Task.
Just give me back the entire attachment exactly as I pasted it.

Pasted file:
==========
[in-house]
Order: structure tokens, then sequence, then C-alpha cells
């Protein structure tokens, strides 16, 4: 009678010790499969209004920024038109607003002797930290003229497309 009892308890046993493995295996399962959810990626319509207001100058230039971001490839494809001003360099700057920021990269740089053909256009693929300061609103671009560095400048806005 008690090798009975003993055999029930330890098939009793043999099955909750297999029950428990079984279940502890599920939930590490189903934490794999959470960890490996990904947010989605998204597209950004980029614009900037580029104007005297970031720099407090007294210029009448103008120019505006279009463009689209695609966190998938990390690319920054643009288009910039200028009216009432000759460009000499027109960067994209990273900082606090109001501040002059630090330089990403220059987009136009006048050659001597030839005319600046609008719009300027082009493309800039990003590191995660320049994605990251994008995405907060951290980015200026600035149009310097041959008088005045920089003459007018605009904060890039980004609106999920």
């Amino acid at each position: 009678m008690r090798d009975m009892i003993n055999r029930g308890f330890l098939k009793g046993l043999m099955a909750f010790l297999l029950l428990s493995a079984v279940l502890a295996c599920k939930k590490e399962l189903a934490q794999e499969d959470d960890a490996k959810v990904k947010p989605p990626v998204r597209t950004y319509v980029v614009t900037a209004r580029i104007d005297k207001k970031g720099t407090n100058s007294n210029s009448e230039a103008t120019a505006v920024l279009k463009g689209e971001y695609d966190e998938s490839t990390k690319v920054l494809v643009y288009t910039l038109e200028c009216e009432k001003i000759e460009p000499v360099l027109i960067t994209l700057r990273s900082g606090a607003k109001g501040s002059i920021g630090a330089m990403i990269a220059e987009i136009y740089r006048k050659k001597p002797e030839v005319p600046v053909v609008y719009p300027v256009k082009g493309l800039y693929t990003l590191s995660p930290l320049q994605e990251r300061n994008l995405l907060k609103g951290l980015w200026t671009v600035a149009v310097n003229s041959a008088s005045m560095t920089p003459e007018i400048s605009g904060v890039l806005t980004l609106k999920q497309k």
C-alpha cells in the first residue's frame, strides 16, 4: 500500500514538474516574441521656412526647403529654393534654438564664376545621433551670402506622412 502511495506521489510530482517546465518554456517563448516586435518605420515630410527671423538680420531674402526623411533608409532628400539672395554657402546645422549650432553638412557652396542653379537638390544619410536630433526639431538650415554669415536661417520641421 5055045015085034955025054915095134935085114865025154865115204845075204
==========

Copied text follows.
[in-house]
Order: structure tokens, then sequence, then C-alpha cells
């Protein structure tokens, strides 16, 4: 009678010790499969209004920024038109607003002797930290003229497309 009892308890046993493995295996399962959810990626319509207001100058230039971001490839494809001003360099700057920021990269740089053909256009693929300061609103671009560095400048806005 008690090798009975003993055999029930330890098939009793043999099955909750297999029950428990079984279940502890599920939930590490189903934490794999959470960890490996990904947010989605998204597209950004980029614009900037580029104007005297970031720099407090007294210029009448103008120019505006279009463009689209695609966190998938990390690319920054643009288009910039200028009216009432000759460009000499027109960067994209990273900082606090109001501040002059630090330089990403220059987009136009006048050659001597030839005319600046609008719009300027082009493309800039990003590191995660320049994605990251994008995405907060951290980015200026600035149009310097041959008088005045920089003459007018605009904060890039980004609106999920």
């Amino acid at each position: 009678m008690r090798d009975m009892i003993n055999r029930g308890f330890l098939k009793g046993l043999m099955a909750f010790l297999l029950l428990s493995a079984v279940l502890a295996c599920k939930k590490e399962l189903a934490q794999e499969d959470d960890a490996k959810v990904k947010p989605p990626v998204r597209t950004y319509v980029v614009t900037a209004r580029i104007d005297k207001k970031g720099t407090n100058s007294n210029s009448e230039a103008t120019a505006v920024l279009k463009g689209e971001y695609d966190e998938s490839t990390k690319v920054l494809v643009y288009t910039l038109e200028c009216e009432k001003i000759e460009p000499v360099l027109i960067t994209l700057r990273s900082g606090a607003k109001g501040s002059i920021g630090a330089m990403i990269a220059e987009i136009y740089r006048k050659k001597p002797e030839v005319p600046v053909v609008y719009p300027v256009k082009g493309l800039y693929t990003l590191s995660p930290l320049q994605e990251r300061n994008l995405l907060k609103g951290l980015w200026t671009v600035a149009v310097n003229s041959a008088s005045m560095t920089p003459e007018i400048s605009g904060v890039l806005t980004l609106k999920q497309k």
C-alpha cells in the first residue's frame, strides 16, 4: 500500500514538474516574441521656412526647403529654393534654438564664376545621433551670402506622412 502511495506521489510530482517546465518554456517563448516586435518605420515630410527671423538680420531674402526623411533608409532628400539672395554657402546645422549650432553638412557652396542653379537638390544619410536630433526639431538650415554669415536661417520641421 5055045015085034955025054915095134935085114865025154865115204845075204